The recent amendments to pharmaceutical policy in Spain have been introduced to ensure that the needs of patients are more adequately addressed. This legislation was introduced with the aim of guaranteeing the quality of all benefits being provided by the “Sistema Nacional de Salud” (The Spanish National Health System), ensuring better protections for the rational use of medications and ensuring that access to medications is done through a more effective system with tighter safety controls.
This restated legislation was adopted as a result of the recent recession and new EU Regulations. It is aimed at granting special relevance to the Spanish National Health System (“Sistema Nacional de Salud”) and introducing and guaranteeing a continual system of monitoring the benefit versus risk equation for the authorization of medicinal products.
With this in mind, the Spanish Government recently introduced a Royal Legislative Decree (1/2015 of 24 July 2015), that approved the new amended text of the consolidated legislation that will guarantee the rational use of medication and healthcare products. This new text has incorporated, modified and amended previous legislation connected to the Law 29/2006 (July 26 2006) on the guarantee and rational use of medicines and medical devices. The aim of this new law will be to regularise, clarify and harmonise certain provisions.
Several of the amendments are purely technical, such as the requirements relating to guarantees of quality, safety and efficacy of medicines and healthcare products. The most significant amendments to the legislation have been made regarding the proposed improvements to pharmaceutical expenditure control.
In Spain, the pharmaceutical expenditures of the National Health System are particularly high. The recession in Spain has forced the Government to incorporate more efficient policies regarding healthcare expenditure. One of the key measures introduced in this respect was the Royal Decree-Law 16/2012 of 20 April 2012. This legislation introduced urgently needed measures to ensure the sustainability of the National Health System and to improve the quality and security of healthcare benefits. Some of the key reforms included:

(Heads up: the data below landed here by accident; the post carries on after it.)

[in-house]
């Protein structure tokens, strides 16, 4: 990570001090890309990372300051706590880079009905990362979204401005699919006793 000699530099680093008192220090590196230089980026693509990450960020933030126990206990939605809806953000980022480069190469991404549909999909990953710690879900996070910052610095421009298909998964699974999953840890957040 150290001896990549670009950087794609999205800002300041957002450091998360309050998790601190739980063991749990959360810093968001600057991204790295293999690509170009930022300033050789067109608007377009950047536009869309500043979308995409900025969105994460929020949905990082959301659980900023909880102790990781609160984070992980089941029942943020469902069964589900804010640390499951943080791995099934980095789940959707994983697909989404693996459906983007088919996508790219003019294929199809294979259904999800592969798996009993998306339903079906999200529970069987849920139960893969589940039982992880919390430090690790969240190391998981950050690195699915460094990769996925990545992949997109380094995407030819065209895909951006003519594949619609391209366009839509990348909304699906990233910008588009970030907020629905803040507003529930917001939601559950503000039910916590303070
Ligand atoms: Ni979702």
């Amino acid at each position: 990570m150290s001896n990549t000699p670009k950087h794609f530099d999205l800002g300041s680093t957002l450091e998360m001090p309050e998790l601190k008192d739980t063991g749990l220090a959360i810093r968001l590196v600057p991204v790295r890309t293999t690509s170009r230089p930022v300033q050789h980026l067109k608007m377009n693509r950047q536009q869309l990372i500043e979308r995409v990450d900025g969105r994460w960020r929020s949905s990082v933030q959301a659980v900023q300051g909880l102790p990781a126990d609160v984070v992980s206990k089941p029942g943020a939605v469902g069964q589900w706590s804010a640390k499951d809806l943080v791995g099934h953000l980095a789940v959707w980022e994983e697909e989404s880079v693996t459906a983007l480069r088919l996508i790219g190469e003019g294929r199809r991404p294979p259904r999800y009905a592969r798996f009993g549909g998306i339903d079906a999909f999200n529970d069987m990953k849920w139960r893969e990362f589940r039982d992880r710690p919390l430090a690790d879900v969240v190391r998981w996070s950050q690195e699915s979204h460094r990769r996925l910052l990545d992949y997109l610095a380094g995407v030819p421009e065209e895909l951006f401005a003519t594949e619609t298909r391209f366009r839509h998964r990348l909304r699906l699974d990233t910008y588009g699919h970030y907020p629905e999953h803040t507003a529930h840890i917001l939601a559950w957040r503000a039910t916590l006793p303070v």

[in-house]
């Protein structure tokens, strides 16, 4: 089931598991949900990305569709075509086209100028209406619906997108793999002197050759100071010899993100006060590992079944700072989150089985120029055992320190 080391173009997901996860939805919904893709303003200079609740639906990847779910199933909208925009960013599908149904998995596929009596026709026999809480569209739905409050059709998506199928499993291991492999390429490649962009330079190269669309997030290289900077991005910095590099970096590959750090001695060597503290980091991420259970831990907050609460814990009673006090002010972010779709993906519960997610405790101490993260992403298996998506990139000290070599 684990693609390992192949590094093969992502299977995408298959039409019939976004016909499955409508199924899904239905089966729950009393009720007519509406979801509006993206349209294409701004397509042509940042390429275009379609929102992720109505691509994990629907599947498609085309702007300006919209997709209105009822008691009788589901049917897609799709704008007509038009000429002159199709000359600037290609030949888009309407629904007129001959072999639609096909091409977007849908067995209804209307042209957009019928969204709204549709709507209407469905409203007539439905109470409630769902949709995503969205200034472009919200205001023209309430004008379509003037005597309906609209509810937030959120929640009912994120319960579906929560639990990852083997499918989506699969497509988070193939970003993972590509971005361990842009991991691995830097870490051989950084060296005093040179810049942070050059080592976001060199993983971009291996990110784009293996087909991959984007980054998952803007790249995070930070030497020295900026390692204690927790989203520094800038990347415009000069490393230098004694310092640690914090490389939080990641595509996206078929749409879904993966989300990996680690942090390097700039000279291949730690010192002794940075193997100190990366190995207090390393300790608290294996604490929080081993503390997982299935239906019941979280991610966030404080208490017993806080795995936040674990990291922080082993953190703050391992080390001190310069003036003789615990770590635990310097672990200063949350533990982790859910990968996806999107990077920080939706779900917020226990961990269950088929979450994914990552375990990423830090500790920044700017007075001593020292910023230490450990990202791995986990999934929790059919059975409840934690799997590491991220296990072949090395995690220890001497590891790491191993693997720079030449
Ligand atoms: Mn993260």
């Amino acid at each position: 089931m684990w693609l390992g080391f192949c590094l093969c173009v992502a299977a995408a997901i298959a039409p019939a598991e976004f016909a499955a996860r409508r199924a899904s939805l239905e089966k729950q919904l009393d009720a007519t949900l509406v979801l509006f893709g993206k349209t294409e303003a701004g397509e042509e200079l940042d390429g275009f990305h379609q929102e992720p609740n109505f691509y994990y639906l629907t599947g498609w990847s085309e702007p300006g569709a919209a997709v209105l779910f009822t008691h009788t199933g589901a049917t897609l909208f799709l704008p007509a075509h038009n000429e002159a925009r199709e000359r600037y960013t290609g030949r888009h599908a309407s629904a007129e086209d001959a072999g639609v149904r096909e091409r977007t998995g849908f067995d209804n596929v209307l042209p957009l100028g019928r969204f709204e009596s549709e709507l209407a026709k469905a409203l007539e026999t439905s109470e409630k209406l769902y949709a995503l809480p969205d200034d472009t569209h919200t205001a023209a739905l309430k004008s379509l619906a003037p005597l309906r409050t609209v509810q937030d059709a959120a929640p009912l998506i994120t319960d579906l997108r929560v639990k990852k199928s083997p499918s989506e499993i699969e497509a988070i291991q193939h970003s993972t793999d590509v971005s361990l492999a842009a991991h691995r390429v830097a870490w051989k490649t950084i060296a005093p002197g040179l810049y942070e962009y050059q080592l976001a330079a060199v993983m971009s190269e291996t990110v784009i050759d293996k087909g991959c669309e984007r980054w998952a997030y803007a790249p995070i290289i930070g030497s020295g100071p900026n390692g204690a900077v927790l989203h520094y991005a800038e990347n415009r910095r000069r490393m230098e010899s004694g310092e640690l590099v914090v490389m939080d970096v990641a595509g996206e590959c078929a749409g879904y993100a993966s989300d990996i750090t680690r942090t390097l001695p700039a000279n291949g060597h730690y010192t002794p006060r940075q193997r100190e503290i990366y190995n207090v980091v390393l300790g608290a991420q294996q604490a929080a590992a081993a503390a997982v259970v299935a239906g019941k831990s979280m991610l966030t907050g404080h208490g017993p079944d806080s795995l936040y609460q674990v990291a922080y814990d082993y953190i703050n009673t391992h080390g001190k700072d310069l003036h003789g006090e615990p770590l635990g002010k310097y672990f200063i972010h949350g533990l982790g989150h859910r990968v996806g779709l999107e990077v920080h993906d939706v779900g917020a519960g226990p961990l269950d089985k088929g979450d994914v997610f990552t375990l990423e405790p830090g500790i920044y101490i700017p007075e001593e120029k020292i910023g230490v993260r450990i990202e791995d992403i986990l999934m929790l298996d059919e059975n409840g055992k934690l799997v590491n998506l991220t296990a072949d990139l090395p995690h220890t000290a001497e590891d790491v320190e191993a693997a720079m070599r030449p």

- rationalisation of pharmaceutical finance which involved excluding from public funding medicines intended for the treatments of minor symptoms; and
- introduction of a system of structured modifications to the pricing of medications which involved the introduction of a new cost effective scheme.
A further relevant reform was assimilated through the Law 10/2013 of 24 July 2013. The main aim of this law was to incorporate the elements of Directive 2010/84/EU of the European Parliament and of the Council, on pharmacovigilance and Directive 2011/62/UE on preventing entry into the legal supply chain of falsified medicinal products. In addition to the incorporation of the proposed European provisions several additional amendments were also incorporated, these included:
- the introduction of a clearer system for procedure and quality control of the “Agencia Española de Medicamentos y Productos Sanitarios” (Spanish Agency for Medications and Healthcare Products); and
- amendments concerning therapeutic positioning reporting to be used as a tool for a proper and efficient use of medicaments.
A missed opportunity for clarification?
The offering of premiums, gifts, bonuses or discounts in order to promote or sell medical products to the public is considered to be a serious infringement of the law. It is therefore regrettable that the amended legislation has missed the opportunity to clarify the extent of this prohibition.
In summary, this new legislation has consolidated several existing laws through the redrafting of certain legal provisions and precedents and the incorporation of new provisions to the former Law of 29/2006. This has ensured that the law surrounding the field of the usage of medications and healthcare products is clearer and more protected and that the finances available are put to better use.